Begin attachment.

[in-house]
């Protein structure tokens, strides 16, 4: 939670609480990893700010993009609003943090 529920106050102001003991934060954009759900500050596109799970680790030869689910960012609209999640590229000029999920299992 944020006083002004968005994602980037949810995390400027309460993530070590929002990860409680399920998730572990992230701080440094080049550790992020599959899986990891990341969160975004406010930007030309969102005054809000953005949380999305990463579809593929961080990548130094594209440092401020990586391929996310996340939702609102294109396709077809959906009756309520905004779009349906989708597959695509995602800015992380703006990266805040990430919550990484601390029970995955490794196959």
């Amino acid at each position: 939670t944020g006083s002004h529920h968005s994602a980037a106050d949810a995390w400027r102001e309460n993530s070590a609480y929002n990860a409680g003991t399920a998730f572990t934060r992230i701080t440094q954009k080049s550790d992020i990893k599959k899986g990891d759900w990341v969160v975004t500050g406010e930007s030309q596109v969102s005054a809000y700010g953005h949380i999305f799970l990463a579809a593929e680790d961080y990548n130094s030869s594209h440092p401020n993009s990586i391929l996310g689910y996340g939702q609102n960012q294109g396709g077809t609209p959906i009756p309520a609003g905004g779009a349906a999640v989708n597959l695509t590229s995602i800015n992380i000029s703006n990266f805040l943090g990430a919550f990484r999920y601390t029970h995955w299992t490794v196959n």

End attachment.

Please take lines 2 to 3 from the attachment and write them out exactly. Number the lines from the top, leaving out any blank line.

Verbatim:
């Protein structure tokens, strides 16, 4: 939670609480990893700010993009609003943090 529920106050102001003991934060954009759900500050596109799970680790030869689910960012609209999640590229000029999920299992 944020006083002004968005994602980037949810995390400027309460993530070590929002990860409680399920998730572990992230701080440094080049550790992020599959899986990891990341969160975004406010930007030309969102005054809000953005949380999305990463579809593929961080990548130094594209440092401020990586391929996310996340939702609102294109396709077809959906009756309520905004779009349906989708597959695509995602800015992380703006990266805040990430919550990484601390029970995955490794196959």
């Amino acid at each position: 939670t944020g006083s002004h529920h968005s994602a980037a106050d949810a995390w400027r102001e309460n993530s070590a609480y929002n990860a409680g003991t399920a998730f572990t934060r992230i701080t440094q954009k080049s550790d992020i990893k599959k899986g990891d759900w990341v969160v975004t500050g406010e930007s030309q596109v969102s005054a809000y700010g953005h949380i999305f799970l990463a579809a593929e680790d961080y990548n130094s030869s594209h440092p401020n993009s990586i391929l996310g689910y996340g939702q609102n960012q294109g396709g077809t609209p959906i009756p309520a609003g905004g779009a349906a999640v989708n597959l695509t590229s995602i800015n992380i000029s703006n990266f805040l943090g990430a919550f990484r999920y601390t029970h995955w299992t490794v196959n």